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You are here: Home 2005 Vol.37 No.4, December 2005 An Interview with Tomer Sharon - Chair IsraCHI, Israel
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An Interview with Tomer Sharon - Chair IsraCHI, Israel

Tomer Sharon, Chair of IsraCHI, answers questions about the state of HCI in Israel

Q: Can you give us some background about the state of HCI in Israel?

Israelis are characteristically action-driven, good improvisers, highly innovative and have a lot of Chutzpa. Because the Israeli culture is highly practical, extra emphasis is placed on the functionality of things at the expense of the human factor. This attitude is reflected in the lack of support for the handicapped in government buildings and in the weak HCI education included in the computer science academic programs. Among software developers there is an indifference to user needs and violation of elementary guidelines. But, on the other hand, Israelis are very willing to innovate and invent. The typical Israeli has no time, wants answers rather than more questions, and has no patience to fool around with a software product. The high-tech and defense industries in particular have no patience for an unfriendly software product. Nevertheless, currently there are only about 20 out of 3,000 hi-tech companies in Israel that employ in-house HCI professionals and 100 additional companies use HCI consultancies for this work. These facts are bad and good news; bad because it demonstrates a poor image of HCI in Israel and good because we have a lot of opportunity for development.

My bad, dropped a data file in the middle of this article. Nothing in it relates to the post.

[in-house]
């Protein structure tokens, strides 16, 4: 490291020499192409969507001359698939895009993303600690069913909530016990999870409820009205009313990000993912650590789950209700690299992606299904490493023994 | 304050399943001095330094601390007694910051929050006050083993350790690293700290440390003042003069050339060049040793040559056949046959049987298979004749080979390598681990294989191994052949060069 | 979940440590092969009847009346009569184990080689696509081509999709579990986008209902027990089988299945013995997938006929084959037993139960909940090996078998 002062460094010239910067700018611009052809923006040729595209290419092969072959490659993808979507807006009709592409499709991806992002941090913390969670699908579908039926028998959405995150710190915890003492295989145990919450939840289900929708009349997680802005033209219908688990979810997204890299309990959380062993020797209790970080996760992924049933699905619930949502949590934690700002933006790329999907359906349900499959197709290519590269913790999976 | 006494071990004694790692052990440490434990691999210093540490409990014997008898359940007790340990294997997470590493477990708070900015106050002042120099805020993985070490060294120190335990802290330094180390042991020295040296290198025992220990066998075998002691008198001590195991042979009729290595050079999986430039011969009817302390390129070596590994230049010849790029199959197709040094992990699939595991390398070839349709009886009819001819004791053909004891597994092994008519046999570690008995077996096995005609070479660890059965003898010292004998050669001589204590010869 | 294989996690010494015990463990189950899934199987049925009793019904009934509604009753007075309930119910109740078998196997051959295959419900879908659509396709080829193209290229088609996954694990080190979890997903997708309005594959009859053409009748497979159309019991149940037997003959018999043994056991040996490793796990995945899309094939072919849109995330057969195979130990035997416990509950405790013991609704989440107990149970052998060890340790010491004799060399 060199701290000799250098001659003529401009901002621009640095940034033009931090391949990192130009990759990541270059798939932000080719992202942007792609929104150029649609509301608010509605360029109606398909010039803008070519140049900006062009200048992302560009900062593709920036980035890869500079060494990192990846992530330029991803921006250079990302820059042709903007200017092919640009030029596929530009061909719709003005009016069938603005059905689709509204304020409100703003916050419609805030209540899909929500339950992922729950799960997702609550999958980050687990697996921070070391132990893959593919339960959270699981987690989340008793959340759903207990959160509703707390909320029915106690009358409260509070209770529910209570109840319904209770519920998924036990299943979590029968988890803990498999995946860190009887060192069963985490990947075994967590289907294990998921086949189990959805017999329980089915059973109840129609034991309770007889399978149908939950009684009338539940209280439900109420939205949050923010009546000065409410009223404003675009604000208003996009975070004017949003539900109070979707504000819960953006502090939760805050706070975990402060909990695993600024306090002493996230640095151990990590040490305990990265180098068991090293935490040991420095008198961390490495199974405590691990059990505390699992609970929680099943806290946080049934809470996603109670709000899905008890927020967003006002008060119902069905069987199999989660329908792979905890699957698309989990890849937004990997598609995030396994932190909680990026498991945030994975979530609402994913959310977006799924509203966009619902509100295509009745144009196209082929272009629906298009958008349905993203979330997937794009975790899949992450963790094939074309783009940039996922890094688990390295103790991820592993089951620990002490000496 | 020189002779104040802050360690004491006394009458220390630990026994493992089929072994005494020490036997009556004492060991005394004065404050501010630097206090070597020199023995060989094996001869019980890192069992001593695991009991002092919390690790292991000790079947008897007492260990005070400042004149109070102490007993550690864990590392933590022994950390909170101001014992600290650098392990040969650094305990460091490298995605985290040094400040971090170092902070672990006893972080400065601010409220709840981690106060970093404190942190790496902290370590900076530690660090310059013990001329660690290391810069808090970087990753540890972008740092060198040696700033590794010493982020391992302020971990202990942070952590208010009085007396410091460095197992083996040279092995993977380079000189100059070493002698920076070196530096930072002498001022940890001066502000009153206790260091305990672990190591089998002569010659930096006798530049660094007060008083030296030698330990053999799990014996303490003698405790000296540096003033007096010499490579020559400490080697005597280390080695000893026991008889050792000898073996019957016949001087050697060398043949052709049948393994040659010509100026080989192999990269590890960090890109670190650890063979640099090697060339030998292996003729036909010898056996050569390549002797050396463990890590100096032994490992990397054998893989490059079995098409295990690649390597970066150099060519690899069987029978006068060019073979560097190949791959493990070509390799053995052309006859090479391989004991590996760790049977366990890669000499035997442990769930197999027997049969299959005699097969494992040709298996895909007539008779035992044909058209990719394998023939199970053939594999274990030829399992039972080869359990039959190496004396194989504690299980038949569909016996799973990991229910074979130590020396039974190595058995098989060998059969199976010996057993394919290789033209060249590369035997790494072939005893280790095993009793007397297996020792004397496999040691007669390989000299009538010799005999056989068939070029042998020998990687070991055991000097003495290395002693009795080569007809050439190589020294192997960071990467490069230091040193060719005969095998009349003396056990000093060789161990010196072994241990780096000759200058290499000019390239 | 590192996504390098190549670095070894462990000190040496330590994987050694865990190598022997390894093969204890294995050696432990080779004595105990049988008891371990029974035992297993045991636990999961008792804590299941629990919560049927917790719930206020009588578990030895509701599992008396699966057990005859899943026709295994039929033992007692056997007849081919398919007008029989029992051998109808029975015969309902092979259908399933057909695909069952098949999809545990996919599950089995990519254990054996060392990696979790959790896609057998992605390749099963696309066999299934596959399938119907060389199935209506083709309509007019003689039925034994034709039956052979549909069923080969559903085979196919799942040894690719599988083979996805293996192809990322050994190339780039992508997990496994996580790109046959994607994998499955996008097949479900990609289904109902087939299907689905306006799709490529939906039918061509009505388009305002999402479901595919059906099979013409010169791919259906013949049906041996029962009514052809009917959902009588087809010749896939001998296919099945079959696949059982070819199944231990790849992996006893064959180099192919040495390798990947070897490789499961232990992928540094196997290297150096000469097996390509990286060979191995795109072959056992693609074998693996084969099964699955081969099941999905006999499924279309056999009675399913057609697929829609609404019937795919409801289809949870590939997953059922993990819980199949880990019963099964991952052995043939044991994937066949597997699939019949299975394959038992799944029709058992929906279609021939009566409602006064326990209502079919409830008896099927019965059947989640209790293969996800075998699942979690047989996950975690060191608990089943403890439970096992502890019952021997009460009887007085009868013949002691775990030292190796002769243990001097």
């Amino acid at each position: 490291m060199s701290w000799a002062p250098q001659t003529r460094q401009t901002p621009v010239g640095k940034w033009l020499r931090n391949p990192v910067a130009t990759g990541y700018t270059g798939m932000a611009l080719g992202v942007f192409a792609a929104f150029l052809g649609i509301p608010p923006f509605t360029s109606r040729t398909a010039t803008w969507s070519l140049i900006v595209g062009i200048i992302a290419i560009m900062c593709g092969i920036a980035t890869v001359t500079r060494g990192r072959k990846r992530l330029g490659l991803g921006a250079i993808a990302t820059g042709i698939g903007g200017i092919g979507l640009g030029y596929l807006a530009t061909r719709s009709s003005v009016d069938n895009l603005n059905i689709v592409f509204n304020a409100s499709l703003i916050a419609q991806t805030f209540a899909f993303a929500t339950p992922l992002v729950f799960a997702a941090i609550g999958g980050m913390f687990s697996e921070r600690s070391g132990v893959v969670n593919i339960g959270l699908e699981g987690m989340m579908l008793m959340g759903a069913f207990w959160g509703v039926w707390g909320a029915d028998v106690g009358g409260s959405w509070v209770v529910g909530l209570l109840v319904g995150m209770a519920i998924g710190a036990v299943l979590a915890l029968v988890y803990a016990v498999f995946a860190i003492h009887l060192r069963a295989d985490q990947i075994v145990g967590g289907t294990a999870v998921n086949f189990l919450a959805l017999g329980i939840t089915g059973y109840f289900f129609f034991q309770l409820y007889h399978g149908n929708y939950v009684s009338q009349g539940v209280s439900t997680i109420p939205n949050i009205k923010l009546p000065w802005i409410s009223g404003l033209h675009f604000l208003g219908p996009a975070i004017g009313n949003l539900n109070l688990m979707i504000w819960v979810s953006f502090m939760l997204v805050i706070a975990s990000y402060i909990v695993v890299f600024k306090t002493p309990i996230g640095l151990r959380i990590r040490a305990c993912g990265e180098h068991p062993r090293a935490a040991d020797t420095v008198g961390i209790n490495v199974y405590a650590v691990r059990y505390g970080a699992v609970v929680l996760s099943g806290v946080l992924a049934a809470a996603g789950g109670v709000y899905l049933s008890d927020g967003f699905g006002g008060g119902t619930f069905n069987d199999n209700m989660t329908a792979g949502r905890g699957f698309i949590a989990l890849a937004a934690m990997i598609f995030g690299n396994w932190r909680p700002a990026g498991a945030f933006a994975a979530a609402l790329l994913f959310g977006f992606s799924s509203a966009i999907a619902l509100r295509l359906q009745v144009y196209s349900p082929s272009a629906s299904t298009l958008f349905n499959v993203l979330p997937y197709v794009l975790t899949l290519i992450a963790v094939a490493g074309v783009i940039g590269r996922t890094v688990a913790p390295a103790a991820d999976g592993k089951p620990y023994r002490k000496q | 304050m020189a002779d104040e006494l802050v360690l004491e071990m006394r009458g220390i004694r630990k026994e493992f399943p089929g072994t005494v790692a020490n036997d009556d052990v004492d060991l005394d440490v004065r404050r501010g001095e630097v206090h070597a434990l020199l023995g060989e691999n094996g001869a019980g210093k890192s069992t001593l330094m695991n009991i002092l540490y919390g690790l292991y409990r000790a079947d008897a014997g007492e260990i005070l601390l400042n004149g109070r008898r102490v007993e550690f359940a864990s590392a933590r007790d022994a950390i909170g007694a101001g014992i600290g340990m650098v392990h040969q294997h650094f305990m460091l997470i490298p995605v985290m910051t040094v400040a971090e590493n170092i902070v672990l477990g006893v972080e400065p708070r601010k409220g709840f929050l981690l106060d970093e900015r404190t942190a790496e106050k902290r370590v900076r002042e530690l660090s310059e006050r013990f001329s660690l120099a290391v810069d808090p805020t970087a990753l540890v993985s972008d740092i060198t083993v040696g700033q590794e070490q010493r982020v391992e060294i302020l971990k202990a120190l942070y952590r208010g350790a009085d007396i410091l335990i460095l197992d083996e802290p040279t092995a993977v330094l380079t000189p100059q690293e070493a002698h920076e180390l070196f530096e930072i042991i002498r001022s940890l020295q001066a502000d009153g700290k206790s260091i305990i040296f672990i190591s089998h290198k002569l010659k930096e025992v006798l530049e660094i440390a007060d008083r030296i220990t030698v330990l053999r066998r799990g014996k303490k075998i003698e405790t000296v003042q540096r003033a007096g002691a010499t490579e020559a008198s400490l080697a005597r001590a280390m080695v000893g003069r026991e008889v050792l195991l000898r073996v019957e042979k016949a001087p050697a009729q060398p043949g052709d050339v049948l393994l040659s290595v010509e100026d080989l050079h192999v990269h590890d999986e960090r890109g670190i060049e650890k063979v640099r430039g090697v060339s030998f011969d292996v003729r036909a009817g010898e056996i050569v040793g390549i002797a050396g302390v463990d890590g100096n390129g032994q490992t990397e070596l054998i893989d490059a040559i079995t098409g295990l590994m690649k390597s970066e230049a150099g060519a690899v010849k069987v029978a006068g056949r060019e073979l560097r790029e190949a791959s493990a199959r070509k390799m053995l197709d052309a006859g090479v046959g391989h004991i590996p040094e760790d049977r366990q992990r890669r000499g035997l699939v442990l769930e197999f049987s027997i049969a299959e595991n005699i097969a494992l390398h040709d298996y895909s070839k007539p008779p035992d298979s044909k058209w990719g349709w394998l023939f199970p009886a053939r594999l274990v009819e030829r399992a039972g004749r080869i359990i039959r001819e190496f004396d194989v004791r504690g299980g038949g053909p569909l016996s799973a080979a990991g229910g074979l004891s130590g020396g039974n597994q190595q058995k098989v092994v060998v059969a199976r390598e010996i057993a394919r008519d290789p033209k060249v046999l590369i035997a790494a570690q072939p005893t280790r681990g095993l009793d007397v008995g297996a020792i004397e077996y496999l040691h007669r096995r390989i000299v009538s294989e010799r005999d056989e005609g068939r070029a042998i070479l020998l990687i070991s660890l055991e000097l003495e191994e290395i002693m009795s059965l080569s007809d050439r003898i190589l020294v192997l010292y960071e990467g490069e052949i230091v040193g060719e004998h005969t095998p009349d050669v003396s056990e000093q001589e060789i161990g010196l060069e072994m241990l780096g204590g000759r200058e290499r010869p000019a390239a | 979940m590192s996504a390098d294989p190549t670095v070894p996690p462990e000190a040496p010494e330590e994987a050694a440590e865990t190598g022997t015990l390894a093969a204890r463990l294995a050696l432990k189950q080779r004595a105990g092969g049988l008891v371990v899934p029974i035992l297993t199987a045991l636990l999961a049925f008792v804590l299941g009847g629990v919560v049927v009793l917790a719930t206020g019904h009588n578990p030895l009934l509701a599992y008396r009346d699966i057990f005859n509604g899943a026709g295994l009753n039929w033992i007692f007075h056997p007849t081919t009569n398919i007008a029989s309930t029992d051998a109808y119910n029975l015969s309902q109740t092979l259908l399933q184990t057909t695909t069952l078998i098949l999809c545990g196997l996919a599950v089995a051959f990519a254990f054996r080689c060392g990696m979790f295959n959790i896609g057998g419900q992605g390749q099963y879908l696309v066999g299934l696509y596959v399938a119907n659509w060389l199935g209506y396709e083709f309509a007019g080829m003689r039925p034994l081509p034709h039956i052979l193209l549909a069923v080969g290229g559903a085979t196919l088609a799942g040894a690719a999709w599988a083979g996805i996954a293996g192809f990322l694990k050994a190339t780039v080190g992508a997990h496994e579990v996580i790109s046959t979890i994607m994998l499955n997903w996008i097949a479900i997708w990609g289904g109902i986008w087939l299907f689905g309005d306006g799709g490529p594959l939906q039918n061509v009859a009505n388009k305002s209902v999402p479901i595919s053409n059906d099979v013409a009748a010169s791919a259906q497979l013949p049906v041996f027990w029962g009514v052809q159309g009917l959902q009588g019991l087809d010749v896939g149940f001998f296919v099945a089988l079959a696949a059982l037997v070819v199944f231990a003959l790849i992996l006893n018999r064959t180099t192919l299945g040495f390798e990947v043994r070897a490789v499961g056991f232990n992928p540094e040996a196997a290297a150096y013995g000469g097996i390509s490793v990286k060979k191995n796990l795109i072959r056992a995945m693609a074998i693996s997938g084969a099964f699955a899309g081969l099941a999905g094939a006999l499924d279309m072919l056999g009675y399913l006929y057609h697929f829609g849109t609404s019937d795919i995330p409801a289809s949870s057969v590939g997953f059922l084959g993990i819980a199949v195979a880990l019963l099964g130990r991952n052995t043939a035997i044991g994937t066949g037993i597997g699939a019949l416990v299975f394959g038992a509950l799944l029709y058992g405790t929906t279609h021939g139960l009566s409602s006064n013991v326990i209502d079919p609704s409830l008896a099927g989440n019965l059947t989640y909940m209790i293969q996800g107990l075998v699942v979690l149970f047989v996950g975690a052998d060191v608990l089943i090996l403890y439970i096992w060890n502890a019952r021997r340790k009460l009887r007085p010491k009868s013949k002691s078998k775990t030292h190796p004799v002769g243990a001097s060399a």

Q: When was the local CHI formed?

IsraCHI was established in response to the demand to have an HCI-related professional community in Israel. This need kept on coming up among the few Israelis that attended international conferences and lamented the lack of such events in Israel. In 1999, Dr. Avi Parush, an HCI researcher from Technion, gathered some of the leading people in the field and they discussed the possibility of founding the local SIG-CHI chapter, which he later named IsraCHI. The initial goals were to meet the above mentioned needs by organizing periodic meetings in which one or more lectures on various topics in the field were presented.


Q: Are their other similar associations that are also very popular?

The Israeli Association for Human Factors and Ergonomics is active on and off for about 20 years now and to my knowledge it has a member count of about 100 people. I know that their focus is more on ergonomics, safety at work and issues like that, less on usability and HCI.


Q: How many HCI professionals are there are in Israel, in this field?

The activities and the website brought more people to IsraCHI and the community encompasses almost 500 people to date. About 200 of them are HCI practitioners (in-house experts, consultants, students, researchers, professors and such) and the rest are interested in the field (mostly graphic designers, product managers and developers).


Q: Are their specialized HCI programs in the universities?

Israel has eight major universities and dozens of private colleges, none of which offers a full HCI academic program. Of all the technology programs offered, only four are somewhat HCI-related. These are master’s programs in information systems or industrial engineering that include a specialization in HCI, but none that is dedicated to it. Even though the market demand is growing, the market is still relatively small. Universities are lagging behind the demand in the market, but because there is such a small market for HCI professionals, universities don’t want to establish a program that would attract too few students. It’s a question of supply and demand. When the industry demands more HCI professionals, universities will offer more relevant programs, and I begin to hear rumbles about establishing dedicated academic programs.


Q: What are the most important issues faced by local HCI professionals?